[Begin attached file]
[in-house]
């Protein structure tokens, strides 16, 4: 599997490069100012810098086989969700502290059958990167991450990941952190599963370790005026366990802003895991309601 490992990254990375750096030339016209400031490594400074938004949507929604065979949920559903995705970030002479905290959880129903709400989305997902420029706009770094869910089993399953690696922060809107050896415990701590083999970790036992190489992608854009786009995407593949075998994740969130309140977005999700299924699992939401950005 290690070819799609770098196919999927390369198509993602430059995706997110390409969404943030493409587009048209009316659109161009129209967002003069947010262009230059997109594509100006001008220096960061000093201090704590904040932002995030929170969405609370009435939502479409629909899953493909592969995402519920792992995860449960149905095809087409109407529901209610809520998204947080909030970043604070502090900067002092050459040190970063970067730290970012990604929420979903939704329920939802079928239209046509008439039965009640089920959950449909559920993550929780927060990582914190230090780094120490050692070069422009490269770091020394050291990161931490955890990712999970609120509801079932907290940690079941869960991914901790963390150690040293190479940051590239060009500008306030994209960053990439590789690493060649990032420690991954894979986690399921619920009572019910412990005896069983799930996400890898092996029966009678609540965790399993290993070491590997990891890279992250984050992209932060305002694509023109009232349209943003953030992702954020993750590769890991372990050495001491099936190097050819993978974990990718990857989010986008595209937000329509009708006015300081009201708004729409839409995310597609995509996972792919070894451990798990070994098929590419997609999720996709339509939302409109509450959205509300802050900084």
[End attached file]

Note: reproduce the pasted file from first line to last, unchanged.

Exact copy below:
[in-house]
């Protein structure tokens, strides 16, 4: 599997490069100012810098086989969700502290059958990167991450990941952190599963370790005026366990802003895991309601 490992990254990375750096030339016209400031490594400074938004949507929604065979949920559903995705970030002479905290959880129903709400989305997902420029706009770094869910089993399953690696922060809107050896415990701590083999970790036992190489992608854009786009995407593949075998994740969130309140977005999700299924699992939401950005 290690070819799609770098196919999927390369198509993602430059995706997110390409969404943030493409587009048209009316659109161009129209967002003069947010262009230059997109594509100006001008220096960061000093201090704590904040932002995030929170969405609370009435939502479409629909899953493909592969995402519920792992995860449960149905095809087409109407529901209610809520998204947080909030970043604070502090900067002092050459040190970063970067730290970012990604929420979903939704329920939802079928239209046509008439039965009640089920959950449909559920993550929780927060990582914190230090780094120490050692070069422009490269770091020394050291990161931490955890990712999970609120509801079932907290940690079941869960991914901790963390150690040293190479940051590239060009500008306030994209960053990439590789690493060649990032420690991954894979986690399921619920009572019910412990005896069983799930996400890898092996029966009678609540965790399993290993070491590997990891890279992250984050992209932060305002694509023109009232349209943003953030992702954020993750590769890991372990050495001491099936190097050819993978974990990718990857989010986008595209937000329509009708006015300081009201708004729409839409995310597609995509996972792919070894451990798990070994098929590419997609999720996709339509939302409109509450959205509300802050900084």